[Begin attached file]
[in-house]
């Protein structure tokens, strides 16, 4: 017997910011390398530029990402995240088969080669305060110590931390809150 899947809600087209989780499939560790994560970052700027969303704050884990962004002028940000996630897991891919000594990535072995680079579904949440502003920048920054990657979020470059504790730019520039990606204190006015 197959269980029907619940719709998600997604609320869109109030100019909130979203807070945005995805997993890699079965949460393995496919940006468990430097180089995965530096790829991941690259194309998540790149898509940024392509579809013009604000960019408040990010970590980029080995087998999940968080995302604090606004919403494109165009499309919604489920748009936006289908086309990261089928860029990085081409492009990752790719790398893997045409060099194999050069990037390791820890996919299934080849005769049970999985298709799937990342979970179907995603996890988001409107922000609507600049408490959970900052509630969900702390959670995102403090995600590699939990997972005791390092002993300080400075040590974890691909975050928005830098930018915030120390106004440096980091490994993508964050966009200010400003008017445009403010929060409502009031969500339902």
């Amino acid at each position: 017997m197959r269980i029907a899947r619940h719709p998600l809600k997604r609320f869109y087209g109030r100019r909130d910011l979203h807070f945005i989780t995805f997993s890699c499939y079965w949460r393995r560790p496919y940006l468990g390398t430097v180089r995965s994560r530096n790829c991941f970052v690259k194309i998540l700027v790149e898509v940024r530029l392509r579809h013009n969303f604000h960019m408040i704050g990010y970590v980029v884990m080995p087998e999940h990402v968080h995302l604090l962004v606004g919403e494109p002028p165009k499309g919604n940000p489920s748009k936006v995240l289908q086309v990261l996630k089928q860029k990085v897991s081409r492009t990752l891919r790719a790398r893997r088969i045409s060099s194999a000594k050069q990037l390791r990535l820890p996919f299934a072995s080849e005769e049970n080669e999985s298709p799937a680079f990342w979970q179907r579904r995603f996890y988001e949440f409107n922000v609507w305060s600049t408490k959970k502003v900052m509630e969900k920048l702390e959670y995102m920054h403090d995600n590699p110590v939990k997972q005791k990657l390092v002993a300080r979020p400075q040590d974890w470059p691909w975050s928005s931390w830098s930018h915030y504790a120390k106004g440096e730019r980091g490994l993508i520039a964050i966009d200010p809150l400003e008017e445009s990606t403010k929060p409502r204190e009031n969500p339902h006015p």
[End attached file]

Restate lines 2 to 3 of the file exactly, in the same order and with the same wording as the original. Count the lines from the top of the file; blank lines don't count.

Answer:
């Protein structure tokens, strides 16, 4: 017997910011390398530029990402995240088969080669305060110590931390809150 899947809600087209989780499939560790994560970052700027969303704050884990962004002028940000996630897991891919000594990535072995680079579904949440502003920048920054990657979020470059504790730019520039990606204190006015 197959269980029907619940719709998600997604609320869109109030100019909130979203807070945005995805997993890699079965949460393995496919940006468990430097180089995965530096790829991941690259194309998540790149898509940024392509579809013009604000960019408040990010970590980029080995087998999940968080995302604090606004919403494109165009499309919604489920748009936006289908086309990261089928860029990085081409492009990752790719790398893997045409060099194999050069990037390791820890996919299934080849005769049970999985298709799937990342979970179907995603996890988001409107922000609507600049408490959970900052509630969900702390959670995102403090995600590699939990997972005791390092002993300080400075040590974890691909975050928005830098930018915030120390106004440096980091490994993508964050966009200010400003008017445009403010929060409502009031969500339902």
């Amino acid at each position: 017997m197959r269980i029907a899947r619940h719709p998600l809600k997604r609320f869109y087209g109030r100019r909130d910011l979203h807070f945005i989780t995805f997993s890699c499939y079965w949460r393995r560790p496919y940006l468990g390398t430097v180089r995965s994560r530096n790829c991941f970052v690259k194309i998540l700027v790149e898509v940024r530029l392509r579809h013009n969303f604000h960019m408040i704050g990010y970590v980029v884990m080995p087998e999940h990402v968080h995302l604090l962004v606004g919403e494109p002028p165009k499309g919604n940000p489920s748009k936006v995240l289908q086309v990261l996630k089928q860029k990085v897991s081409r492009t990752l891919r790719a790398r893997r088969i045409s060099s194999a000594k050069q990037l390791r990535l820890p996919f299934a072995s080849e005769e049970n080669e999985s298709p799937a680079f990342w979970q179907r579904r995603f996890y988001e949440f409107n922000v609507w305060s600049t408490k959970k502003v900052m509630e969900k920048l702390e959670y995102m920054h403090d995600n590699p110590v939990k997972q005791k990657l390092v002993a300080r979020p400075q040590d974890w470059p691909w975050s928005s931390w830098s930018h915030y504790a120390k106004g440096e730019r980091g490994l993508i520039a964050i966009d200010p809150l400003e008017e445009s990606t403010k929060p409502r204190e009031n969500p339902h006015p």